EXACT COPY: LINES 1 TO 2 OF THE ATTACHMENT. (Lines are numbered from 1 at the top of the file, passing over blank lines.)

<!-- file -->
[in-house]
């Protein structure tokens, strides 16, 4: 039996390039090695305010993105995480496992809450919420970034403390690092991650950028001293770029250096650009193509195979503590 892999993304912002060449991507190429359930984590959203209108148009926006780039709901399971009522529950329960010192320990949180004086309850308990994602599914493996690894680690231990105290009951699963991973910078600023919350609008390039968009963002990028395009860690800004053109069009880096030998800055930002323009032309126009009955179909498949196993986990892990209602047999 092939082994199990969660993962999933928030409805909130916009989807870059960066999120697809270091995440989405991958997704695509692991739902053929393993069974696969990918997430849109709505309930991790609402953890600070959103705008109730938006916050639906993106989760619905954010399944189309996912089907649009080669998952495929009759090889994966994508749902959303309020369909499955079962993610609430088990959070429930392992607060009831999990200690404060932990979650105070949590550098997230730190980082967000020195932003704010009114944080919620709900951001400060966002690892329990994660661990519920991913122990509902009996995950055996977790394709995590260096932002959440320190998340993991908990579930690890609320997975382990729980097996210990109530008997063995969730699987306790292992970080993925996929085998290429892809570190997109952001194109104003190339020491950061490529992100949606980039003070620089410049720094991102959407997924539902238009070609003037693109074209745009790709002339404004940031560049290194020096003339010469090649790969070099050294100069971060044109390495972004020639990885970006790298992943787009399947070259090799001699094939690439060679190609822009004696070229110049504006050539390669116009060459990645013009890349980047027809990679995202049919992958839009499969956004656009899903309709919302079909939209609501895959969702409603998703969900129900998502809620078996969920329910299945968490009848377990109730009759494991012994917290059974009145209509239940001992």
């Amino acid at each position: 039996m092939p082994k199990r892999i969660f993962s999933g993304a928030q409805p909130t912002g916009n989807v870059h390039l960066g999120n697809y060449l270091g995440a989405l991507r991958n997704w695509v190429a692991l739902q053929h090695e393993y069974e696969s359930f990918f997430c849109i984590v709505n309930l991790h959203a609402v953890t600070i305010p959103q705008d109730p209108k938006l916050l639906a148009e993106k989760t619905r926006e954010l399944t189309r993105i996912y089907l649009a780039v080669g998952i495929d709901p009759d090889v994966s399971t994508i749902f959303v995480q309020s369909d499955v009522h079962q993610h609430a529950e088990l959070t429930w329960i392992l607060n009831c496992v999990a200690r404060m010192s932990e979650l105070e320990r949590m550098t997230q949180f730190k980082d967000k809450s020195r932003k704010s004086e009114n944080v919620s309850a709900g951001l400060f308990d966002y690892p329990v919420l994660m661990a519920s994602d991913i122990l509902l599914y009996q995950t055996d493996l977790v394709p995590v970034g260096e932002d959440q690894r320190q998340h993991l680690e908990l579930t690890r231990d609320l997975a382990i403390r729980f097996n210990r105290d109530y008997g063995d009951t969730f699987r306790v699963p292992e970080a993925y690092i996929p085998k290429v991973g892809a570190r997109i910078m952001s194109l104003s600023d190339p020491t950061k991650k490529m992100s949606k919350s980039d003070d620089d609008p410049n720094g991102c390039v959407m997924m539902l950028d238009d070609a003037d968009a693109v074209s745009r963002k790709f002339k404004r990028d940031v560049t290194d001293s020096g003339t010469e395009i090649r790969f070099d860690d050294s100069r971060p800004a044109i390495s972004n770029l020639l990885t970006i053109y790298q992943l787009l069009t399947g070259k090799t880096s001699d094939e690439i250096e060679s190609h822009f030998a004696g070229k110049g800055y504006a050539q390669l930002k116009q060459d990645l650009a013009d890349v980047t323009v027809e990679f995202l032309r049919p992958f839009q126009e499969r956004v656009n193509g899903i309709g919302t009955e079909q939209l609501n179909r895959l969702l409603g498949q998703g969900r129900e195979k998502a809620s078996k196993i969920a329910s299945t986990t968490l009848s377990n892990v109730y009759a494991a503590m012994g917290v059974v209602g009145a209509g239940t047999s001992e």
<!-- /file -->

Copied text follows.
[in-house]
């Protein structure tokens, strides 16, 4: 039996390039090695305010993105995480496992809450919420970034403390690092991650950028001293770029250096650009193509195979503590 892999993304912002060449991507190429359930984590959203209108148009926006780039709901399971009522529950329960010192320990949180004086309850308990994602599914493996690894680690231990105290009951699963991973910078600023919350609008390039968009963002990028395009860690800004053109069009880096030998800055930002323009032309126009009955179909498949196993986990892990209602047999 092939082994199990969660993962999933928030409805909130916009989807870059960066999120697809270091995440989405991958997704695509692991739902053929393993069974696969990918997430849109709505309930991790609402953890600070959103705008109730938006916050639906993106989760619905954010399944189309996912089907649009080669998952495929009759090889994966994508749902959303309020369909499955079962993610609430088990959070429930392992607060009831999990200690404060932990979650105070949590550098997230730190980082967000020195932003704010009114944080919620709900951001400060966002690892329990994660661990519920991913122990509902009996995950055996977790394709995590260096932002959440320190998340993991908990579930690890609320997975382990729980097996210990109530008997063995969730699987306790292992970080993925996929085998290429892809570190997109952001194109104003190339020491950061490529992100949606980039003070620089410049720094991102959407997924539902238009070609003037693109074209745009790709002339404004940031560049290194020096003339010469090649790969070099050294100069971060044109390495972004020639990885970006790298992943787009399947070259090799001699094939690439060679190609822009004696070229110049504006050539390669116009060459990645013009890349980047027809990679995202049919992958839009499969956004656009899903309709919302079909939209609501895959969702409603998703969900129900998502809620078996969920329910299945968490009848377990109730009759494991012994917290059974009145209509239940001992």